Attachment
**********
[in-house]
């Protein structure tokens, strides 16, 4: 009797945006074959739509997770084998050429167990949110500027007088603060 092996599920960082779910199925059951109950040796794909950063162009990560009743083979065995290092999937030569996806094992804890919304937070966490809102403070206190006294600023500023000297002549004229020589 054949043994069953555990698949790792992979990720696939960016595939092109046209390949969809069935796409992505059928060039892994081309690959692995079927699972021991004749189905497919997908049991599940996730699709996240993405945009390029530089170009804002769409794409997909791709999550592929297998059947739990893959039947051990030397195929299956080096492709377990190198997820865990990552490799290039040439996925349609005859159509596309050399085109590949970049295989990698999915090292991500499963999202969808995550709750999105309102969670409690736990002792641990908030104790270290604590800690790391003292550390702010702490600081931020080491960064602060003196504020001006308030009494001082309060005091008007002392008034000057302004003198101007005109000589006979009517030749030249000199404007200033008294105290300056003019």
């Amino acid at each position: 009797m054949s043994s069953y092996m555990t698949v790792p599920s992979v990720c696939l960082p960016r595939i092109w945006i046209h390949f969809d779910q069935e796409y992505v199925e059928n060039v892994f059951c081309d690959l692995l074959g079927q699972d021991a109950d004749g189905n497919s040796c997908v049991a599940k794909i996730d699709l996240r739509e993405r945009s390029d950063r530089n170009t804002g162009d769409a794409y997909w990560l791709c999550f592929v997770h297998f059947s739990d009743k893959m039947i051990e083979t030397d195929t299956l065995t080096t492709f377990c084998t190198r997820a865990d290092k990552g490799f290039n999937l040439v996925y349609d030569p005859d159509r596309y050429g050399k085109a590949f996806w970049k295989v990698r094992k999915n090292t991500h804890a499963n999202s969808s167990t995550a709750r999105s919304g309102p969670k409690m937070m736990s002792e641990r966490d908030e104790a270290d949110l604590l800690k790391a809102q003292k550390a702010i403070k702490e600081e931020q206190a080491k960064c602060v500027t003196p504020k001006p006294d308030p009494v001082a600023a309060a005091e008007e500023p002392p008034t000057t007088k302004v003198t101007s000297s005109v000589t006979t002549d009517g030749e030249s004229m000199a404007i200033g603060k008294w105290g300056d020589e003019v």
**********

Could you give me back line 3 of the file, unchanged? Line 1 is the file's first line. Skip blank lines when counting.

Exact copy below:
């Amino acid at each position: 009797m054949s043994s069953y092996m555990t698949v790792p599920s992979v990720c696939l960082p960016r595939i092109w945006i046209h390949f969809d779910q069935e796409y992505v199925e059928n060039v892994f059951c081309d690959l692995l074959g079927q699972d021991a109950d004749g189905n497919s040796c997908v049991a599940k794909i996730d699709l996240r739509e993405r945009s390029d950063r530089n170009t804002g162009d769409a794409y997909w990560l791709c999550f592929v997770h297998f059947s739990d009743k893959m039947i051990e083979t030397d195929t299956l065995t080096t492709f377990c084998t190198r997820a865990d290092k990552g490799f290039n999937l040439v996925y349609d030569p005859d159509r596309y050429g050399k085109a590949f996806w970049k295989v990698r094992k999915n090292t991500h804890a499963n999202s969808s167990t995550a709750r999105s919304g309102p969670k409690m937070m736990s002792e641990r966490d908030e104790a270290d949110l604590l800690k790391a809102q003292k550390a702010i403070k702490e600081e931020q206190a080491k960064c602060v500027t003196p504020k001006p006294d308030p009494v001082a600023a309060a005091e008007e500023p002392p008034t000057t007088k302004v003198t101007s000297s005109v000589t006979t002549d009517g030749e030249s004229m000199a404007i200033g603060k008294w105290g300056d020589e003019v």